Produce a ‘thinking object’ as a playful tool in response to findings from the Creative Data designed Hi-VIS workshop at the Environment and Sustainability Institute at the University of Exeter’s Penryn Campus, in Cornwall, UK. In the bespoke workshop, designed and delivered by me and Lucy Hubble-Rose in October 2015, risk decision-makers mined their experience to find new opportunities and ways of working in relation to their personal and professional understandings of risk and vulnerability.
With the MAGIC Pathfinder we wanted to visualise and make tangible an under-discussed topic in organisations, which is that of 2nd order risks in emergency decision-making – that is to say, the inter-personal dimensions of risk scenarios, which often go unexamined in relation to the 1st order risk, which is the serious incident such as coastal flooding, an oil spill, or a public transport incident. Each hexagon of the pathfinder is dedicated to one aspect of 2nd order risks and the puzzle is designed to prompt discussion and reflection around the challenges people are facing in these areas.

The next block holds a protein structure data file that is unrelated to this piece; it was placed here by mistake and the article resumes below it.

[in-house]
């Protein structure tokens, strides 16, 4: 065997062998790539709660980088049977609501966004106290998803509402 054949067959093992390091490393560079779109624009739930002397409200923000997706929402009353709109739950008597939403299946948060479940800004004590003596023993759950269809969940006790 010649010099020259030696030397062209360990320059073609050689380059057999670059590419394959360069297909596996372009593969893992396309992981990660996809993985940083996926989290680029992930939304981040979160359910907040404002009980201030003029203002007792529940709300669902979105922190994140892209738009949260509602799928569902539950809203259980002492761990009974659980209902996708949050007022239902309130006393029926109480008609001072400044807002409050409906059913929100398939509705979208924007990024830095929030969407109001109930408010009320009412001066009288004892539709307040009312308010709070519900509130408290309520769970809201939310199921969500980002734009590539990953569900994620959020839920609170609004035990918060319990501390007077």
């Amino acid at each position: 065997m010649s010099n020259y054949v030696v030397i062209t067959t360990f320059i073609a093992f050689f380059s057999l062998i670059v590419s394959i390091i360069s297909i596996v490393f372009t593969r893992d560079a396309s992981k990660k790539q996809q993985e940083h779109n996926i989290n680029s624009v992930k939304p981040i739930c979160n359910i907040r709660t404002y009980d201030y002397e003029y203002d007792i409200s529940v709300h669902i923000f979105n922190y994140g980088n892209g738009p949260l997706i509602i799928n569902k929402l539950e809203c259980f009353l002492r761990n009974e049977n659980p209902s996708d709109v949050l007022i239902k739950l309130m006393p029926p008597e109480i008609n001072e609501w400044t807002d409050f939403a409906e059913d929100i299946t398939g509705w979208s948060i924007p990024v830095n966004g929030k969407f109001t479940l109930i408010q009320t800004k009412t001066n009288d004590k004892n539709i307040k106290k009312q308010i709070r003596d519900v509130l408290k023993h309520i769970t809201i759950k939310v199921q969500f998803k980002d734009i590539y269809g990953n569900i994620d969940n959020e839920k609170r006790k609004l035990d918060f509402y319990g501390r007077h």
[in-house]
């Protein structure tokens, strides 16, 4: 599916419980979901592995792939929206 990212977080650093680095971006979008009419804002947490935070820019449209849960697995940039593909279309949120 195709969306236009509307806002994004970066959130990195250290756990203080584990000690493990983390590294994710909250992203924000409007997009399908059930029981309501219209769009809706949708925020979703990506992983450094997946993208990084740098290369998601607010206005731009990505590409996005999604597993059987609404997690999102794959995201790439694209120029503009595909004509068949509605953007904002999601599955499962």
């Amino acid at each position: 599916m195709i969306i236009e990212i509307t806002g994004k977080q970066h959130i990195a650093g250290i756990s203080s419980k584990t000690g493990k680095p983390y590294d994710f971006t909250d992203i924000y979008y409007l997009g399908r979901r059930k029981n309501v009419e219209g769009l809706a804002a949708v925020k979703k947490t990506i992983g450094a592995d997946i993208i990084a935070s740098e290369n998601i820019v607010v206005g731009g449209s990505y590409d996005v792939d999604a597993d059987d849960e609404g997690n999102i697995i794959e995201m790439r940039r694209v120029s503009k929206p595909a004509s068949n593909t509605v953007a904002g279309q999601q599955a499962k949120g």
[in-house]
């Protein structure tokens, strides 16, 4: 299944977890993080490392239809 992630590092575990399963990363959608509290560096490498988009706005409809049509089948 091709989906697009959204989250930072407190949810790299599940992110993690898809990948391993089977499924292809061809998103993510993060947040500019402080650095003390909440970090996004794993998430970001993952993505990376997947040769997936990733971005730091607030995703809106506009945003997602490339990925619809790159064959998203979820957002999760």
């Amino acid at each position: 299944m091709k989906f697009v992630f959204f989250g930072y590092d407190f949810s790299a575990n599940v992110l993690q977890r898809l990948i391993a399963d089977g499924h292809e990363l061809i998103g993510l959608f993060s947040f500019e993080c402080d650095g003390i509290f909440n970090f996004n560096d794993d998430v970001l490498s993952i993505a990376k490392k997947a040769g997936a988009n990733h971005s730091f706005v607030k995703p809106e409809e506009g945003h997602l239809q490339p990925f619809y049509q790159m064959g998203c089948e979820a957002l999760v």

This thinking object – The MAGIC Pathfinder – is designed to promote reflection and encourage professional development. It can be used individually or in a group. The design of the puzzle enables exploration of specific challenges, while also assisting the evaluation of risk decision-making practices as a whole. Playing with a physical 3D object like this can help you process thoughts in new ways and spark fresh ideas.
The puzzle is made from oak, using digital manufacturing technologies such as a CNC Router, which cut out the hexagons and made the notches in the side of them, and laser etching, which burns the lines and text into the surfaces.